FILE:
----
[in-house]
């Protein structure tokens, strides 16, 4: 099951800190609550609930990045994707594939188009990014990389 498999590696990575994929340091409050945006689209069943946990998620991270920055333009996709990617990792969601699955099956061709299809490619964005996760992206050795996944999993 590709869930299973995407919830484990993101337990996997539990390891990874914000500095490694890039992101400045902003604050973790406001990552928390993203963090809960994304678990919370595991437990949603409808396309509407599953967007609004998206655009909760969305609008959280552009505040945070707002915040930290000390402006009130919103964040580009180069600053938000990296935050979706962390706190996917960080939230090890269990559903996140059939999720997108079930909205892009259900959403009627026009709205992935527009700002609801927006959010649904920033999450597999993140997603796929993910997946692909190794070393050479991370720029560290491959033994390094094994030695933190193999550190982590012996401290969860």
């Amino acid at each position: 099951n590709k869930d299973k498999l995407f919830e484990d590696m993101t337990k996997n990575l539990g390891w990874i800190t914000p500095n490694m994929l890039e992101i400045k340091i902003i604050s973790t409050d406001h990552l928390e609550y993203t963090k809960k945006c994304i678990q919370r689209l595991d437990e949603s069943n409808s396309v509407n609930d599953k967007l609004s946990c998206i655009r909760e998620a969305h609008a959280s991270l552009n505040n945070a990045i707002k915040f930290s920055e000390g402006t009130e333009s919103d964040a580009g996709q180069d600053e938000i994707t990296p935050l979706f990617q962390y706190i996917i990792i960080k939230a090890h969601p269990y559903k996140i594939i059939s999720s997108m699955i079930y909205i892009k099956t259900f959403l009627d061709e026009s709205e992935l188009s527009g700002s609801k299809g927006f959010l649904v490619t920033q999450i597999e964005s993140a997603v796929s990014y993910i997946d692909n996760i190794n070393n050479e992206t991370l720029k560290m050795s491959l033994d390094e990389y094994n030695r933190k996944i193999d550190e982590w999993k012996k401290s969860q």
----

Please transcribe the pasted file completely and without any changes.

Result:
[in-house]
């Protein structure tokens, strides 16, 4: 099951800190609550609930990045994707594939188009990014990389 498999590696990575994929340091409050945006689209069943946990998620991270920055333009996709990617990792969601699955099956061709299809490619964005996760992206050795996944999993 590709869930299973995407919830484990993101337990996997539990390891990874914000500095490694890039992101400045902003604050973790406001990552928390993203963090809960994304678990919370595991437990949603409808396309509407599953967007609004998206655009909760969305609008959280552009505040945070707002915040930290000390402006009130919103964040580009180069600053938000990296935050979706962390706190996917960080939230090890269990559903996140059939999720997108079930909205892009259900959403009627026009709205992935527009700002609801927006959010649904920033999450597999993140997603796929993910997946692909190794070393050479991370720029560290491959033994390094094994030695933190193999550190982590012996401290969860």
């Amino acid at each position: 099951n590709k869930d299973k498999l995407f919830e484990d590696m993101t337990k996997n990575l539990g390891w990874i800190t914000p500095n490694m994929l890039e992101i400045k340091i902003i604050s973790t409050d406001h990552l928390e609550y993203t963090k809960k945006c994304i678990q919370r689209l595991d437990e949603s069943n409808s396309v509407n609930d599953k967007l609004s946990c998206i655009r909760e998620a969305h609008a959280s991270l552009n505040n945070a990045i707002k915040f930290s920055e000390g402006t009130e333009s919103d964040a580009g996709q180069d600053e938000i994707t990296p935050l979706f990617q962390y706190i996917i990792i960080k939230a090890h969601p269990y559903k996140i594939i059939s999720s997108m699955i079930y909205i892009k099956t259900f959403l009627d061709e026009s709205e992935l188009s527009g700002s609801k299809g927006f959010l649904v490619t920033q999450i597999e964005s993140a997603v796929s990014y993910i997946d692909n996760i190794n070393n050479e992206t991370l720029k560290m050795s491959l033994d390094e990389y094994n030695r933190k996944i193999d550190e982590w999993k012996k401290s969860q």